Sunday, April 3, 2011
Aggressive Garnett leads efficient offense
By Greg Payne
In the third quarter, Kevin Garnett hit all six of his shots and helped spark a key 13-0 run.
BOSTON -- Celtics forward Kevin Garnett didn't feel like he was aggressive enough in the second half of Boston's 88-83 loss to the Atlanta Hawks on Friday. He was determined not to repeat that performance on Sunday and scored 13 of his game-high 23 points in a game-changing third quarter of Boston's 101-90 victory over the Detroit Pistons.
Garnett made all six of his third-quarter field goal attempts, and even better for the Celtics, five of the six were scored in the paint. Celtics coach Doc Rivers has critiqued his team recently for taking too many jump shots during key stretches of games and made a point to re-emphasize the importance of Boston's post play -- Garnett's in particular -- at halftime of Sunday's victory.
"We did it the one stretch in the beginning of the game and then we got away from it again," Rivers said of pumping the ball inside. "I thought the last three minutes of the second quarter, it was all jump shots again, so there was a lot of post talk at halftime."
The Celtics heeded their coach's words. On their second possession of the second half, Rajon Rondo tossed Garnett a lob pass, which Garnett slammed home on the right side for a one-point Boston lead. Two plays later, after setting a screen for Ray Allen, Garnett rolled to the rim and converted an Allen pass for an easy layup. Less than two minutes later, Garnett was back on the attack down low, as he skied up and tipped in a missed Rondo layup between two Detroit defenders, drawing a foul in the process. He converted the ensuing free throw, giving Boston a three-point edge.
Minutes after converting a sweeping layup in the lane off a feed from Rondo, Garnett stepped outside for a 15-foot jump shot from the left wing as part of a decisive 13-0 run as the Celtics built an 80-64 lead.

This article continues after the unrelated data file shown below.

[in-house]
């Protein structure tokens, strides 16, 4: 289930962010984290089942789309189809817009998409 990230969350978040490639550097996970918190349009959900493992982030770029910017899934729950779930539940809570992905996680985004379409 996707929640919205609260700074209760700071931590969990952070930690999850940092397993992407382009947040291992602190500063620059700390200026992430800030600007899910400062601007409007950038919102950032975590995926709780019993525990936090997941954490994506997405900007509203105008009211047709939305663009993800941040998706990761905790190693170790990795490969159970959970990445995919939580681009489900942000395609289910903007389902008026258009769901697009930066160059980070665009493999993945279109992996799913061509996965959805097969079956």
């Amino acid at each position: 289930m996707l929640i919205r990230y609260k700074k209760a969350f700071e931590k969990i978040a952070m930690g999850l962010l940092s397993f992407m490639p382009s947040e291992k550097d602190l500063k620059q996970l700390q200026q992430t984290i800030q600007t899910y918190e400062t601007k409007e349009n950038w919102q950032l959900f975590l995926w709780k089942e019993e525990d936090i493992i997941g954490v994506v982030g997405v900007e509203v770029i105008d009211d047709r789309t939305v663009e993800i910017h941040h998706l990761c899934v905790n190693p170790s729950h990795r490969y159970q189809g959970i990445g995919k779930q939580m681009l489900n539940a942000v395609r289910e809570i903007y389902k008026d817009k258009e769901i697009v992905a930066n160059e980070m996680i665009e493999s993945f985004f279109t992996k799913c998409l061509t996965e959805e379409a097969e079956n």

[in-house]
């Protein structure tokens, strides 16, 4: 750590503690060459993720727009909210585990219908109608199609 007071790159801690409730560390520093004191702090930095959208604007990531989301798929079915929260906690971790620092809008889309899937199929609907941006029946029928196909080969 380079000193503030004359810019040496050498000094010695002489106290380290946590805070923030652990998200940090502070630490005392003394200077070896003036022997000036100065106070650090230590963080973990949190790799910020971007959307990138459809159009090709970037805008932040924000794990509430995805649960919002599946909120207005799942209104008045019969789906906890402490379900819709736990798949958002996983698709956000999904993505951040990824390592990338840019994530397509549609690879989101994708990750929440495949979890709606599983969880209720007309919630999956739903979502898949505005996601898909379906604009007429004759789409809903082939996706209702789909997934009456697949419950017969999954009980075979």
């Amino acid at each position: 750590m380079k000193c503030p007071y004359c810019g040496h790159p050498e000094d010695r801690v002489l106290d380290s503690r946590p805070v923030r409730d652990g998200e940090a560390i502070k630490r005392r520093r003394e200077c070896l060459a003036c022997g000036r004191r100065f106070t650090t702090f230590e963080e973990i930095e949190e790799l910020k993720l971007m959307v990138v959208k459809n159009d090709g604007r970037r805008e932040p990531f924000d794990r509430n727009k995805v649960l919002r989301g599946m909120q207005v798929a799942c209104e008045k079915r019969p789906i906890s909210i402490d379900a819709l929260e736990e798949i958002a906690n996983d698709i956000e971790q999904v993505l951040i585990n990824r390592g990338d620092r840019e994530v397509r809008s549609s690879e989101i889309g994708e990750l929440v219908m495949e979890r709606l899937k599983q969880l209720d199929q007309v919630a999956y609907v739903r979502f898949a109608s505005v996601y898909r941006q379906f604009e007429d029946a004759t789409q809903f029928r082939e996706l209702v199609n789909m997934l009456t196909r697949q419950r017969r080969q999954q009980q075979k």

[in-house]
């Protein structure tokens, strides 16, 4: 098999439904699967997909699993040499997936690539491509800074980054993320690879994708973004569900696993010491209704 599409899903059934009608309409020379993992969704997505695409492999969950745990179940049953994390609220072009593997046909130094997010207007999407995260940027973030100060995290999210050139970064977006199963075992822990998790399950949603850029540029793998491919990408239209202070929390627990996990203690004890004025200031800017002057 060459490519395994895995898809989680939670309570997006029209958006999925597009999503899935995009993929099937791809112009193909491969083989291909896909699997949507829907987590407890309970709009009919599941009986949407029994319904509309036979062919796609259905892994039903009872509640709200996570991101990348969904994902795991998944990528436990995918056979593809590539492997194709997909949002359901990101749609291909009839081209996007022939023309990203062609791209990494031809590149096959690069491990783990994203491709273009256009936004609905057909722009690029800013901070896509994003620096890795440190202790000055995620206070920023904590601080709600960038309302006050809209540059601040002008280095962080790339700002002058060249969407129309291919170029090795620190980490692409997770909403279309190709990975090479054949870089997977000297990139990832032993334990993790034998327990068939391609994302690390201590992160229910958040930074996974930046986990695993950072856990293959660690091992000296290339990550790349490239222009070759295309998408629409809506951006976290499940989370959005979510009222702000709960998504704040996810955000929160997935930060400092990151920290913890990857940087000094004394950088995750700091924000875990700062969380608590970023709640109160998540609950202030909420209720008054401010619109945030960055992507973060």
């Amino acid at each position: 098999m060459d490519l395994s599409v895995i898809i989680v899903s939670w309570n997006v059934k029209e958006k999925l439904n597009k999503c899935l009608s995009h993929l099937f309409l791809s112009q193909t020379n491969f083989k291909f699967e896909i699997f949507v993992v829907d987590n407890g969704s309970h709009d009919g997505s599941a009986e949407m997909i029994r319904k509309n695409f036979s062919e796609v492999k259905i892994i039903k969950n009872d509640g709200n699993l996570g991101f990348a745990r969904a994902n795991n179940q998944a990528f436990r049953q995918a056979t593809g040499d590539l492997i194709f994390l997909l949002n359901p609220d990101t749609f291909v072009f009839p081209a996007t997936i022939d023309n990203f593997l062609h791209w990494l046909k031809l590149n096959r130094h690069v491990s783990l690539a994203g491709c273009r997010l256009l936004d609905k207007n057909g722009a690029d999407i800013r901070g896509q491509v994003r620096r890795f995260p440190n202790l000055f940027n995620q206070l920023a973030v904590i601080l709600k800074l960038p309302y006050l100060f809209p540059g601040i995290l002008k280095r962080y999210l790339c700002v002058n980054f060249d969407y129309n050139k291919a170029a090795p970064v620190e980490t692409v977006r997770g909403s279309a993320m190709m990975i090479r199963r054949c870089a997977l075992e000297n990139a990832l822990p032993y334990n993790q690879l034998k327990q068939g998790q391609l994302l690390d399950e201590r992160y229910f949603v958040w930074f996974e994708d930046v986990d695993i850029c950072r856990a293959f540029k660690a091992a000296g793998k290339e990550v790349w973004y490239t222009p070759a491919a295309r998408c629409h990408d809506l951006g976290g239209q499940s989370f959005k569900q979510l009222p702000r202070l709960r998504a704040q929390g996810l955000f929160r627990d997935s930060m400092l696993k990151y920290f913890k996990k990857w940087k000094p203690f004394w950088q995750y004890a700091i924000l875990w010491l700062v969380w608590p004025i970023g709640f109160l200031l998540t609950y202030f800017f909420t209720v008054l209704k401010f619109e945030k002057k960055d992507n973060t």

The last basket of that run was scored in appropriate fashion: Reserve guard Delonte West had a wide-open look at a 3-pointer on the right wing, and, despite screams of "Shoot!" from the TD Garden crowd, West rifled a pass to Garnett along the right baseline, who turned and rose up for an easy two-handed slam.
The Celtics outscored the Pistons 33-18 in the third quarter, with 16 of those 33 points coming in the paint.
"Post play is always an issue, it's always a priority," Garnett said. "Tonight was no different. I thought I was a little more aggressive than usual, and I've [got to] continue to do that."
Rivers would certainly like to see his team's post play become a greater priority than it has been lately. In Friday's loss to the Hawks, the Celtics managed only 15 fourth-quarter points, but even more disturbing was the fact that of the 17 shots the Celtics took in that period, 11 came from outside of the paint.
"I thought we took quick, bad shots," Rivers said of his team's fourth-quarter offense on Friday. "I thought we took all jump shots, got away from the post."
The Celtics registered just 34 points in the paint Friday, but responded convincingly with 48 on Sunday, including 28 after halftime. Garnett proved to be the source of the renewed effort.
"[Garnett's] so good at knocking down shots inside and outside, and when he's aggressive like that, we're tough to beat," Paul Pierce said. "We probably have to go to him a little bit more on a consistent basis."
Boston might be lacking big men right now with Shaquille O'Neal (right Achilles/calf), Nenad Krstic (right knee) and Troy Murphy (right ankle) all nursing injuries, but Garnett can still serve as one of its main weapons down low, particularly against teams like the Pistons with weaker front lines. The Celtics obviously know what Garnett is capable of when they feed him the ball down low repeatedly, but Sunday's showing should go a long way in reinforcing just how effective the strategy can be.